Ulf Graewe and Joerg-Olaf Wolff (2010)

# Suspended particulate matter dynamics in a particle framework

Environmental Fluid Mechanics, 10(1-2):21-39.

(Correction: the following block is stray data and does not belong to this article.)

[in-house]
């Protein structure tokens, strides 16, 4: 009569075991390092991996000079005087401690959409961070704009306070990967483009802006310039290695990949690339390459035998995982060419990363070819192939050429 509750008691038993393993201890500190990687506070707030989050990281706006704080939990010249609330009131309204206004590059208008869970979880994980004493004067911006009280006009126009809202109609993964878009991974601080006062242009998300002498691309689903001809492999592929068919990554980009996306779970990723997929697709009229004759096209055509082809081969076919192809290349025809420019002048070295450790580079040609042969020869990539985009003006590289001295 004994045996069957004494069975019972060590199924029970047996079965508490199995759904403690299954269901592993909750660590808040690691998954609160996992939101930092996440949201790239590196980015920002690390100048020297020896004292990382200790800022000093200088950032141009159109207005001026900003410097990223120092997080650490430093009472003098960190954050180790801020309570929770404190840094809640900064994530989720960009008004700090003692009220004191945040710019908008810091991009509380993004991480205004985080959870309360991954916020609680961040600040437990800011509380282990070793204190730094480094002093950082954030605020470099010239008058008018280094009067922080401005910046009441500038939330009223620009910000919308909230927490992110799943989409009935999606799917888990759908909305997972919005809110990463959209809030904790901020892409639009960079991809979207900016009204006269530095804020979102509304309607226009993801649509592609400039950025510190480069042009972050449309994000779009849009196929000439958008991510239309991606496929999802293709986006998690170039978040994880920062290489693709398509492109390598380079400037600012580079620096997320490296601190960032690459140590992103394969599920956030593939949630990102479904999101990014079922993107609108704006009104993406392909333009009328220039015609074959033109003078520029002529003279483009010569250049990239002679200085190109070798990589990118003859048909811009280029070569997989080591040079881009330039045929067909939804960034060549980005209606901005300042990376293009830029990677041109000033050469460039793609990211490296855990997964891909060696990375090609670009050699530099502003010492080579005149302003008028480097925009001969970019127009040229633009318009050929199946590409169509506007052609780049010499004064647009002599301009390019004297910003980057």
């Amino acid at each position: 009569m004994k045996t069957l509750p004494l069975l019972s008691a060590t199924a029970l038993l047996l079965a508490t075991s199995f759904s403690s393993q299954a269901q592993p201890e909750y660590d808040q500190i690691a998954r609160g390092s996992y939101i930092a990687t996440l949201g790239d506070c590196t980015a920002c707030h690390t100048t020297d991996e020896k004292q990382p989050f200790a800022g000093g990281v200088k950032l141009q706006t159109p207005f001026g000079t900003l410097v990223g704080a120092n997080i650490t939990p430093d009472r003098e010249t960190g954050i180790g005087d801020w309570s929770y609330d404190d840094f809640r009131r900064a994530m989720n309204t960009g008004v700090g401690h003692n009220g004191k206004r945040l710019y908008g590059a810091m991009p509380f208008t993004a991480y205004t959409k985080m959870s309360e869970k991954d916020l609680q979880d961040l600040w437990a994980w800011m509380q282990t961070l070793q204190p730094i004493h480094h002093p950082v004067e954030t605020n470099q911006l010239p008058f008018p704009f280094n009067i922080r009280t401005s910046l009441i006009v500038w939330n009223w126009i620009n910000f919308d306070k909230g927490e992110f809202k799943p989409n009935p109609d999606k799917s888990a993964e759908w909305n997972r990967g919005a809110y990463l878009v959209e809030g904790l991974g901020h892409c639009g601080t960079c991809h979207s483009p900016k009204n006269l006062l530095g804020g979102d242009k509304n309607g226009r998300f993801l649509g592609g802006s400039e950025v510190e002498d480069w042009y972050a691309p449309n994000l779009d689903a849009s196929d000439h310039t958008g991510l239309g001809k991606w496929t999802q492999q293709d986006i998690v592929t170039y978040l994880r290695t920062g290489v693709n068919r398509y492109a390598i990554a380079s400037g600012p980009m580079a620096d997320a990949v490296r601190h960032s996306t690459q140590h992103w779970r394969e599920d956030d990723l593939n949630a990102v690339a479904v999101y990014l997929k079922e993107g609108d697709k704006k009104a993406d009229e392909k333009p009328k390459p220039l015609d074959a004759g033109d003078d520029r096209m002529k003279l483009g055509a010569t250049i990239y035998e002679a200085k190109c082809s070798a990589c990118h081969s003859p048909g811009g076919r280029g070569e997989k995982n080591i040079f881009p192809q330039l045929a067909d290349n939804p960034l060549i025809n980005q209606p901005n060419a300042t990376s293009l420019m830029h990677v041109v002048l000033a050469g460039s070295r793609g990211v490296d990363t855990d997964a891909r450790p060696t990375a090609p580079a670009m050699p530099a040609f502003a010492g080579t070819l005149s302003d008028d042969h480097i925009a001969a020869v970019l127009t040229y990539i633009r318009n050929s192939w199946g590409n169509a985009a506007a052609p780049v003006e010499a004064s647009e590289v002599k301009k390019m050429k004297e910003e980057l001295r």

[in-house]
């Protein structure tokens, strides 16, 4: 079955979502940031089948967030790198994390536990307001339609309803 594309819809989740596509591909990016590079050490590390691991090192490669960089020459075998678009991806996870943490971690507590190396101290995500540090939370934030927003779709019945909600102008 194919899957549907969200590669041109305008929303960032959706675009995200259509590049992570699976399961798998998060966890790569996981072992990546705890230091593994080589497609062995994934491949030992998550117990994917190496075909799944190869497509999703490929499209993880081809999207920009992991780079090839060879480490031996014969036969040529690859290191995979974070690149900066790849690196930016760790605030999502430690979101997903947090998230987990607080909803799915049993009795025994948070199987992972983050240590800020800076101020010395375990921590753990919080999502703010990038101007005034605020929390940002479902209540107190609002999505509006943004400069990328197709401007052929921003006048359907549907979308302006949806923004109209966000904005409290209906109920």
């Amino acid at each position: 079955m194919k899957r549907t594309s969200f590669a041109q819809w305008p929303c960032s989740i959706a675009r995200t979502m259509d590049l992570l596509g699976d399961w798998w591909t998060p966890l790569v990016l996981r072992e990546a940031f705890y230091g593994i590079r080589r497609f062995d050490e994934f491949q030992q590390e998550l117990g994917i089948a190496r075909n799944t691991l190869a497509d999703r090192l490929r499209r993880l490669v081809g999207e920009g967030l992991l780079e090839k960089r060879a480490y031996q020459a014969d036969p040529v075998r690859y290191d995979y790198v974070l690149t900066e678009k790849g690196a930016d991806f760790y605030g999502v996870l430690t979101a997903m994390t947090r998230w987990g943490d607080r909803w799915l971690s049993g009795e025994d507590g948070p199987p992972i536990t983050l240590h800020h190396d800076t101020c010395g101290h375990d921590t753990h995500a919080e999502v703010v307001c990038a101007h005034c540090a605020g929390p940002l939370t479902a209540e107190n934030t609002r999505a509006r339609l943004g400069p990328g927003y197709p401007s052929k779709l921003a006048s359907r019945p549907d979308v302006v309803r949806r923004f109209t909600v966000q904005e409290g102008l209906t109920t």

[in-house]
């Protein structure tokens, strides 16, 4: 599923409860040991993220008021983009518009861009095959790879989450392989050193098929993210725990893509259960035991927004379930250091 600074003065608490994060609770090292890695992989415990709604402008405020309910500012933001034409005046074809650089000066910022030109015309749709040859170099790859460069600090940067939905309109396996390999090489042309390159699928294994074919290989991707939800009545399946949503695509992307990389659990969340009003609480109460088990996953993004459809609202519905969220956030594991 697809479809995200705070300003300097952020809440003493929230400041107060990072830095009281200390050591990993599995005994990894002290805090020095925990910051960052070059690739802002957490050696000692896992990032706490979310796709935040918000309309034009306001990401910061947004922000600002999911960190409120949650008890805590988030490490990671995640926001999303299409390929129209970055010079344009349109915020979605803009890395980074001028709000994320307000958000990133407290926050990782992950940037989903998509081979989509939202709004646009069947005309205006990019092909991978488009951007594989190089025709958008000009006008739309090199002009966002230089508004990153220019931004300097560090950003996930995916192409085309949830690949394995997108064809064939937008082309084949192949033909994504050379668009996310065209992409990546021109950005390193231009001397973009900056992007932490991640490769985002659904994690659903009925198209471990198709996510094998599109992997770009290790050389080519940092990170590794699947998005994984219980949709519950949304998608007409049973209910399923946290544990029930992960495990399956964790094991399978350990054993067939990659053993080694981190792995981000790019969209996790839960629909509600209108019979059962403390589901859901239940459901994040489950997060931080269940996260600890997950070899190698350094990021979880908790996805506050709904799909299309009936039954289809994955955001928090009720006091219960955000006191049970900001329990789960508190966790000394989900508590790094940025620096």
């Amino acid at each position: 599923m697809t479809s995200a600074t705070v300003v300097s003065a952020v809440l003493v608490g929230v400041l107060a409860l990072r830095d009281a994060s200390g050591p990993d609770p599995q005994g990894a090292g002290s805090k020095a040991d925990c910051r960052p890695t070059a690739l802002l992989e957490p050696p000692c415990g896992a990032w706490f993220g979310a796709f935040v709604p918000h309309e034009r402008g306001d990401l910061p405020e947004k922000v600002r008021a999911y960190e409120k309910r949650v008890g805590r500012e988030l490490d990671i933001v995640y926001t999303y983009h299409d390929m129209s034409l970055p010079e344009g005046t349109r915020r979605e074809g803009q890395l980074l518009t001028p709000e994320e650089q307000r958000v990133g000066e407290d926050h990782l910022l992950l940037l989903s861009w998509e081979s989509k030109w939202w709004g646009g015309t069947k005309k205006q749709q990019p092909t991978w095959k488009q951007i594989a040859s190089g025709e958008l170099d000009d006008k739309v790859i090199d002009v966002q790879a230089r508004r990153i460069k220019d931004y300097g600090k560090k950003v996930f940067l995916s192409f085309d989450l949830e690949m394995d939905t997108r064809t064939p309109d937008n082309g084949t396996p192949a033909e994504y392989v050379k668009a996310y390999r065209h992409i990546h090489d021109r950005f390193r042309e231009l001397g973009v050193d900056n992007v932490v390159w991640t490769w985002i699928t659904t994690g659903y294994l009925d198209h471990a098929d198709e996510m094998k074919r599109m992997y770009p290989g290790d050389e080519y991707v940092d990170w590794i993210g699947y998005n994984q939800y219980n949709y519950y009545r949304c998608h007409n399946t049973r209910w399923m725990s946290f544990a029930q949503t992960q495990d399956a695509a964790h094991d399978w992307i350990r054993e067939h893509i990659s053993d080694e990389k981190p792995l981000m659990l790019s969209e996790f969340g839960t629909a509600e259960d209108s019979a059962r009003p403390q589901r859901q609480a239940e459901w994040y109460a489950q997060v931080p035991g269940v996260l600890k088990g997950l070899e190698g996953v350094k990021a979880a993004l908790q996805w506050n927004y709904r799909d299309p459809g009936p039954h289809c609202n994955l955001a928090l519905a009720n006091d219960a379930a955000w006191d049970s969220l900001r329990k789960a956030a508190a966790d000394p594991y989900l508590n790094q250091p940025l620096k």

Suspended particulate matter (SPM) dynamics in ocean models are usually treated with an advection-diffusion equation for one or more sediment size classes coupled to the hydrodynamical part of the model. Numerical solution of these additional partial differential equations unavoidably introduces numerical diffusion, i.e. in the case of sharp gradients the possible occurrence of artificial oscillations and non-positivity. A Lagrangian particle-tracking model has been developed to simulate short-term SPM dynamics. Modelling individual sediment particles allows a straightforward physical interpretation of the processes. The tracking of large numbers of individual and independent particles (up to 25 million in total in a single sediment class) can be achieved on high performance computer clusters, due to efficient parallelisation of particle tracking. The movement of the particles is described by a stochastic differential equation, which is consistent with the advection-diffusion equation. Here, the concentration profile is represented by a set of independent moving particles, which are advected according to the 3D velocity field, while the diffusive displacements of the particles are sampled from a random distribution, which is related to the eddy diffusivity field. To account for erosion a new parameterisation is proposed. Three numerical particle tracking schemes (EULER, MILSTEIN and HEUN) are presented and validated in idealised test cases. Finally, the particle tracking algorithms are applied to a realistic scenario, a severe winter storm in the East Frisian Wadden Sea (southern North Sea). The comparison with observations and an Eulerian SPM transport model seems to indicate a somewhat better fidelity of the Lagrangian approach.

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